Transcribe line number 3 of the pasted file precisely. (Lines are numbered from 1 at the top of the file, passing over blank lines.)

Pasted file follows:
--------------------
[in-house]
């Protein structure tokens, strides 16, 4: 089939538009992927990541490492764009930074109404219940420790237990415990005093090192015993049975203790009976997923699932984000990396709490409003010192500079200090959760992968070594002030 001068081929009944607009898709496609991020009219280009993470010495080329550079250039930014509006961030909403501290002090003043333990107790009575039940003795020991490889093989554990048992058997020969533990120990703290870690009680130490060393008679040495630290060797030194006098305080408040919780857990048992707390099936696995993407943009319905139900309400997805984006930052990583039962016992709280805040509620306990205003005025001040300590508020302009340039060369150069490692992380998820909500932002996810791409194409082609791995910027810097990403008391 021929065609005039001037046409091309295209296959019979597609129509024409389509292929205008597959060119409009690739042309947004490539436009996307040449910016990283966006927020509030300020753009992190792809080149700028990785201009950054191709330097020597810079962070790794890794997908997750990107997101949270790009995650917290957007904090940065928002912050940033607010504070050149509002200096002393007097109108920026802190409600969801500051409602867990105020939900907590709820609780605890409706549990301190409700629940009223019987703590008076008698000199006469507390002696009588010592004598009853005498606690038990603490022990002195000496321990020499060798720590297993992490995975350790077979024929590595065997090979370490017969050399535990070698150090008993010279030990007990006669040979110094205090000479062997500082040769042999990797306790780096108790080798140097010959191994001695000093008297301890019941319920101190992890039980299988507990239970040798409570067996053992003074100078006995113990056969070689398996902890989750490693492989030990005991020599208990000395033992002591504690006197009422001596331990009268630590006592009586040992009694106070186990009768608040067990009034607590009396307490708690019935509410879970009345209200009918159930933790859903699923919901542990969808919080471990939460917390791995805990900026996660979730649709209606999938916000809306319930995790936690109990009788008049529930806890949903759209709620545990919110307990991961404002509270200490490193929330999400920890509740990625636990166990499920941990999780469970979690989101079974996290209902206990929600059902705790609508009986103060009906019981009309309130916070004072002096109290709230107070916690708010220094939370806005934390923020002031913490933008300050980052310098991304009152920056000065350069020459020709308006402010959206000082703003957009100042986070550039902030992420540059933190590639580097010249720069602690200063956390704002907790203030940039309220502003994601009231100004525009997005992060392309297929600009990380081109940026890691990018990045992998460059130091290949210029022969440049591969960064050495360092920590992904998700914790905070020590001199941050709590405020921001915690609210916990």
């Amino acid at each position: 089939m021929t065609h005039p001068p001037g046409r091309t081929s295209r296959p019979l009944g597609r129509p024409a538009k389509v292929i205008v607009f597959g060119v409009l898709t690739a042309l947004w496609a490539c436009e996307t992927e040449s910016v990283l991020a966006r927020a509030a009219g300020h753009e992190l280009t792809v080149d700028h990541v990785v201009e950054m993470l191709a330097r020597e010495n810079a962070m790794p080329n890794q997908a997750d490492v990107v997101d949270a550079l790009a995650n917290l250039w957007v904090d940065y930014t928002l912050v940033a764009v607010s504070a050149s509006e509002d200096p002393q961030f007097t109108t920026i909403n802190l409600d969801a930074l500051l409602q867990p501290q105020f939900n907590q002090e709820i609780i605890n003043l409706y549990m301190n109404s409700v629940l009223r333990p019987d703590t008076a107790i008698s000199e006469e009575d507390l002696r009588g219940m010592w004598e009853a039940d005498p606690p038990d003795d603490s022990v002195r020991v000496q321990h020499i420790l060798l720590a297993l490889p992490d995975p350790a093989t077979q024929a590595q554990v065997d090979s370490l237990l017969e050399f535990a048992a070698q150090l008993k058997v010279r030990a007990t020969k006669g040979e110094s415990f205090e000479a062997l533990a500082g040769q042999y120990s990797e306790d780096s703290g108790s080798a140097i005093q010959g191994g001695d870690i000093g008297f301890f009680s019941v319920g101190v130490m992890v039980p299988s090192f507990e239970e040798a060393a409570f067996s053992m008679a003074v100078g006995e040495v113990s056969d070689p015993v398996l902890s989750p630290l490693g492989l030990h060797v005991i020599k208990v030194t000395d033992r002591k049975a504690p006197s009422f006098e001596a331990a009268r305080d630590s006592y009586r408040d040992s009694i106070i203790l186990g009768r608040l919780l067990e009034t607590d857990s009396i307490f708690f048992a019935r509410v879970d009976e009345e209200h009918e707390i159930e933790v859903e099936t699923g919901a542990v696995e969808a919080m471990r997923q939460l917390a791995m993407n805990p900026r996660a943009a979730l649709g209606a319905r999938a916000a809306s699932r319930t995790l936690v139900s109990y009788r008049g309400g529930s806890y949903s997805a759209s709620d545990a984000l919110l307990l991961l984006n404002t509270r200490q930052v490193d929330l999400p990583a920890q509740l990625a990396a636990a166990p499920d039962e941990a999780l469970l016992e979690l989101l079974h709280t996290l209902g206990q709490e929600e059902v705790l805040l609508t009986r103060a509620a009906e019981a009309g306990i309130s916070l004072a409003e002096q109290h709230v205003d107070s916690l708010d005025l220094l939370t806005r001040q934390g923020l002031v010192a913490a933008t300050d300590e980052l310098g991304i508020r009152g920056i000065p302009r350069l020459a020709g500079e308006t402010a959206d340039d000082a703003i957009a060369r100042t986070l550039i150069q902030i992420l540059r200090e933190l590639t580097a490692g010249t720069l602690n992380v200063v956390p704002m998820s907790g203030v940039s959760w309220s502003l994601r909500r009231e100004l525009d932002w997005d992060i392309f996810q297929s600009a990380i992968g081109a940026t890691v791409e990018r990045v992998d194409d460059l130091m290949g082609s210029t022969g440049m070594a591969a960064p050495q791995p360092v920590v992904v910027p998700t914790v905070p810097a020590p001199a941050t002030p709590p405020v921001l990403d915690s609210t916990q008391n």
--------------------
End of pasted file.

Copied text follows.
């Amino acid at each position: 089939m021929t065609h005039p001068p001037g046409r091309t081929s295209r296959p019979l009944g597609r129509p024409a538009k389509v292929i205008v607009f597959g060119v409009l898709t690739a042309l947004w496609a490539c436009e996307t992927e040449s910016v990283l991020a966006r927020a509030a009219g300020h753009e992190l280009t792809v080149d700028h990541v990785v201009e950054m993470l191709a330097r020597e010495n810079a962070m790794p080329n890794q997908a997750d490492v990107v997101d949270a550079l790009a995650n917290l250039w957007v904090d940065y930014t928002l912050v940033a764009v607010s504070a050149s509006e509002d200096p002393q961030f007097t109108t920026i909403n802190l409600d969801a930074l500051l409602q867990p501290q105020f939900n907590q002090e709820i609780i605890n003043l409706y549990m301190n109404s409700v629940l009223r333990p019987d703590t008076a107790i008698s000199e006469e009575d507390l002696r009588g219940m010592w004598e009853a039940d005498p606690p038990d003795d603490s022990v002195r020991v000496q321990h020499i420790l060798l720590a297993l490889p992490d995975p350790a093989t077979q024929a590595q554990v065997d090979s370490l237990l017969e050399f535990a048992a070698q150090l008993k058997v010279r030990a007990t020969k006669g040979e110094s415990f205090e000479a062997l533990a500082g040769q042999y120990s990797e306790d780096s703290g108790s080798a140097i005093q010959g191994g001695d870690i000093g008297f301890f009680s019941v319920g101190v130490m992890v039980p299988s090192f507990e239970e040798a060393a409570f067996s053992m008679a003074v100078g006995e040495v113990s056969d070689p015993v398996l902890s989750p630290l490693g492989l030990h060797v005991i020599k208990v030194t000395d033992r002591k049975a504690p006197s009422f006098e001596a331990a009268r305080d630590s006592y009586r408040d040992s009694i106070i203790l186990g009768r608040l919780l067990e009034t607590d857990s009396i307490f708690f048992a019935r509410v879970d009976e009345e209200h009918e707390i159930e933790v859903e099936t699923g919901a542990v696995e969808a919080m471990r997923q939460l917390a791995m993407n805990p900026r996660a943009a979730l649709g209606a319905r999938a916000a809306s699932r319930t995790l936690v139900s109990y009788r008049g309400g529930s806890y949903s997805a759209s709620d545990a984000l919110l307990l991961l984006n404002t509270r200490q930052v490193d929330l999400p990583a920890q509740l990625a990396a636990a166990p499920d039962e941990a999780l469970l016992e979690l989101l079974h709280t996290l209902g206990q709490e929600e059902v705790l805040l609508t009986r103060a509620a009906e019981a009309g306990i309130s916070l004072a409003e002096q109290h709230v205003d107070s916690l708010d005025l220094l939370t806005r001040q934390g923020l002031v010192a913490a933008t300050d300590e980052l310098g991304i508020r009152g920056i000065p302009r350069l020459a020709g500079e308006t402010a959206d340039d000082a703003i957009a060369r100042t986070l550039i150069q902030i992420l540059r200090e933190l590639t580097a490692g010249t720069l602690n992380v200063v956390p704002m998820s907790g203030v940039s959760w309220s502003l994601r909500r009231e100004l525009d932002w997005d992060i392309f996810q297929s600009a990380i992968g081109a940026t890691v791409e990018r990045v992998d194409d460059l130091m290949g082609s210029t022969g440049m070594a591969a960064p050495q791995p360092v920590v992904v910027p998700t914790v905070p810097a020590p001199a941050t002030p709590p405020v921001l990403d915690s609210t916990q008391n």